This year’s Mount Takao fire-walking festival was undoubtedly the most unusual matsuri I’ve ever been to. Not, however, due to its focus, but instead the date it was held — March 13th. Only 48 hours after the earthquake. A day when the full horror of the resultant tsunami was really beginning to hit home, along with increasing worries about the horrible potential of the crippled Fukushima Daiichi nuclear plant.
All of which made for a slightly surreal, yet at the same time very cathartic experience. Simply being there, surrounded by other people, was undoubtedly helpful; the festival somehow acting as a reminder as well as an escape from events — both ongoing and past. Yet it was a day that I simply forgot. Or at least I did after posting a picture of the priest below praying at a ceremony that signalled the start of the proceedings.
Coming across the images again, however, not only brought back memories, but also surprised me, as, despite having no particular intent when I took the photographs, all the thoughts of those participating seem to be somewhere else. Somewhere further north.
Of course it could be purely coincidental, or simply me exaggerating what, in different circumstances, would just be regular expressions. But either way, it at least puts the festival into some kind of context.
One that in many ways was a welcome diversion, but at the same time a very reverential one.
And what I presume are pilgrims.
Had extra meaning.
Culminating in the lighting of an enormous fire.
The heat and sound of which was quite incredible.
Then, when everything had been burnt, and what was left had become a fiercely glowing carpet, the priests and pilgrims took off their shoes and marched over it with no apparent hesitation whatsoever. A scene that frustratingly I couldn’t photograph, as there was no clear view.
In fact, only when the burning embers had sufficiently cooled down, and a path of sorts had been created, did I get the chance, as those watching were then allowed to walk across as well.
Which was still a fairly interesting and unusual sight.
Even a much-needed light-hearted one too, as this old lady almost appears to have taken a wrong turn when heading home from the shops, bizarrely finding herself hurrying barefoot over what was recently a bonfire.
Wasn’t this festival a way for people to get over their fears/problems? Walking barefoot representing the courage and strength to move forward even in difficult times?
I know I’ve read about this somewhere but I wasn’t exactly sure. If so, this festival must’ve been even more special to the people there given the circumstances.
Lovely pictures, as always.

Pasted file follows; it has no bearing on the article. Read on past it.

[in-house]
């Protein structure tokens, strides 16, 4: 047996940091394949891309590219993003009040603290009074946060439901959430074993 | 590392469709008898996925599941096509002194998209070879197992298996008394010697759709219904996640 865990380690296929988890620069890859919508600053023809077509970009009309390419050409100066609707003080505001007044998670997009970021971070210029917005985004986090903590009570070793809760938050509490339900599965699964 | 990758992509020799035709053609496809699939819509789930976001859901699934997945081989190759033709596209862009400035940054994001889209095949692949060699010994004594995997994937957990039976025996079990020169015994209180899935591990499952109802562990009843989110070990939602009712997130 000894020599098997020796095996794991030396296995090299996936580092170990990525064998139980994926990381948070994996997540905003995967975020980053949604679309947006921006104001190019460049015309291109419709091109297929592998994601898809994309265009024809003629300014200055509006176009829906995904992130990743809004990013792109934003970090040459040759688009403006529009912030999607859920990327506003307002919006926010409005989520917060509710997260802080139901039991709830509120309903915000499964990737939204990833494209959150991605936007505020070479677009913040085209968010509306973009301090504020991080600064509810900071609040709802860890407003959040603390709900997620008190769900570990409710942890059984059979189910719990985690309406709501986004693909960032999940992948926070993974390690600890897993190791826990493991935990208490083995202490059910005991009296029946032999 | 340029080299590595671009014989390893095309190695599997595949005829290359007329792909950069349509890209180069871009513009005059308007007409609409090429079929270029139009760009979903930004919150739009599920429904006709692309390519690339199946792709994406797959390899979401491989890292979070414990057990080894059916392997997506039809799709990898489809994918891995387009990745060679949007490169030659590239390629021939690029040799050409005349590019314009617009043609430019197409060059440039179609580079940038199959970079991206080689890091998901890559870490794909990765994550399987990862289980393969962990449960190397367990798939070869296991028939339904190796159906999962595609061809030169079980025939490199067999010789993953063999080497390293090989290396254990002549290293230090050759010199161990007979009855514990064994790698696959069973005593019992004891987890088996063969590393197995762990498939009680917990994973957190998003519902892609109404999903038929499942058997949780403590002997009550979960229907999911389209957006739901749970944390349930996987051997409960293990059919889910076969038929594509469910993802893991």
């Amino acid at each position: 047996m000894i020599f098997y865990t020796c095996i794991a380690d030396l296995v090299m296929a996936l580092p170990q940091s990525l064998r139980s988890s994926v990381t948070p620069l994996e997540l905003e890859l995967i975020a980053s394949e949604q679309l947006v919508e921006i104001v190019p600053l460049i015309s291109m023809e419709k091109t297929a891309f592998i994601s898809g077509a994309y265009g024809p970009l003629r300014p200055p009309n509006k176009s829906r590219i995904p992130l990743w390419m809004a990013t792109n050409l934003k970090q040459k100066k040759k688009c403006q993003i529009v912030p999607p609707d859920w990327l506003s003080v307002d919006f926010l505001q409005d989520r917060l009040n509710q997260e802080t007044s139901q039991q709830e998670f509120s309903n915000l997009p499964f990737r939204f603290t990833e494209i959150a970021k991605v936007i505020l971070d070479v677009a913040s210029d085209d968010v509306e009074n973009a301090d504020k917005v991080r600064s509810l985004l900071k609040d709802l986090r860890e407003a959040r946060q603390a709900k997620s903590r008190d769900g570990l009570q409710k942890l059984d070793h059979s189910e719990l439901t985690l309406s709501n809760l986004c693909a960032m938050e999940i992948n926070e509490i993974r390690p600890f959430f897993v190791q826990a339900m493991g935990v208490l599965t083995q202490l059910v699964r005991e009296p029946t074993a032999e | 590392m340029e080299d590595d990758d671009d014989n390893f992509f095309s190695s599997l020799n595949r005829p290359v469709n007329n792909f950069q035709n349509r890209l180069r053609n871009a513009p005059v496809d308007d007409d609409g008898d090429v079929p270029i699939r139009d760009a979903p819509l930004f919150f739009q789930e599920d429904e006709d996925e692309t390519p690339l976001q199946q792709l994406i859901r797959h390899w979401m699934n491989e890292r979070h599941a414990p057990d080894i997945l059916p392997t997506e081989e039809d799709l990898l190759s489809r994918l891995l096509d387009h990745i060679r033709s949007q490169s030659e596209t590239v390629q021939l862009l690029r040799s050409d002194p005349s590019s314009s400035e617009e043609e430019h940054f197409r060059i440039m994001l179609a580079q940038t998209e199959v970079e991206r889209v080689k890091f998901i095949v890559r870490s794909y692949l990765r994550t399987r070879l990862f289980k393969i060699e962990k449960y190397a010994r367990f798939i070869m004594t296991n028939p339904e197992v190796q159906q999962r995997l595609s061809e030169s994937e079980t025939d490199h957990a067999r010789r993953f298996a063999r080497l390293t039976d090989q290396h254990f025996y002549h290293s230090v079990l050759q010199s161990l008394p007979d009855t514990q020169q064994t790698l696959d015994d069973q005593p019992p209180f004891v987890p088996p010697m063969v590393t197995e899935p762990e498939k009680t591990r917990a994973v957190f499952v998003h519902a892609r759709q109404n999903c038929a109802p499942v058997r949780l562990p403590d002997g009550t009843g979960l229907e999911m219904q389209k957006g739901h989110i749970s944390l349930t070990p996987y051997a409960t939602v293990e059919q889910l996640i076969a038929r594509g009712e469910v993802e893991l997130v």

I’m not exactly sure what the reason behind the festival is, but I have a feeling it’s about burning away bad luck. I was certainly glad they decided to go ahead with it though. The few hours it was on definitely helped all those present.
Trev in Osaka says
The text/photo at the end of your post was a laugh-out-loud moment for me. Thanks for that. Fascinating post too, considering the back story.
Thanks Trev! Happy to hear it made you laugh. It was certainly a much needed unusual moment.
Once again, great post – excellent photos and also joy in the absurd (amidst the emotion of the event). Nice one. Shame about the lack of a good shot, but this is always the difficulty. They will however always stay with you, and give others (with the opportunity) the interest in seeing it for themselves.
Cheers Ben. Yeah, I’d positioned myself in what I initially though was a good spot. Turned out it wasn’t. But yeah, I have the memories, plus, if I go back next year, I know exactly where to stand.
I only seen once Firewalking in Singapore during Hindu Festival. The people who walked was a test of faith to their religion.
I didn’t know that Japan have Firewalking Festival .
Thank you for sharing.
Interesting post and awesome Pictures too!!
Thanks Winnie. Like I mentioned in an earlier comment, I’m not quite sure what the meaning is behind it, but I do know they hold the same event every year. It’s a very popular one too.
“Even a much-needed light-hearted one too, as this old lady almost appears to have taken a wrong turn when heading home from the shops, bizarrely finding herself hurrying barefoot over what was recently a bonfire.”
Her to husband in the genkan – “Not only do I smell like smoke, I seem to have left my shoes at Tobu Depaato!”
Poor old lady!
Lovely images. Very moving. Nice ending too! 🙂
I just love their colorless stamped robes. Festivals are so unique, it’s amazing.
Yeah, they are always interesting. And, like you say, unique. No matter how many I go to, they never fail to fascinate.
If I’m not mistaken, I think this festival was featured in one of the legs of the Amazing Race. This is one heck of a festival!
I’m not sure about the Amazing Race, Cynthia, but yeah, it is definitely quite a festival.
I am so completely in love with your images.
If I could marry them, I totally would.
Wow, that’s quite a compliment Kate. Thank you very much!
Amazing photos. Thanks for linking to the Mt. Takao site. I hope to get there next year for the event.
Cheers Phil. Glad to hear the link was useful. This year, due to the circumstances, it was relatively quiet, but next year I’d advice getting there early.
Have you tried?
I would have like to have done, but no, not this time. The line was enormous, and I’m really not the most patient when it comes to queueing.
Yes i was there ! So impressive fire !! Now, no more matsuri in Tokyo and they cancelled also fireworks this summer 🙁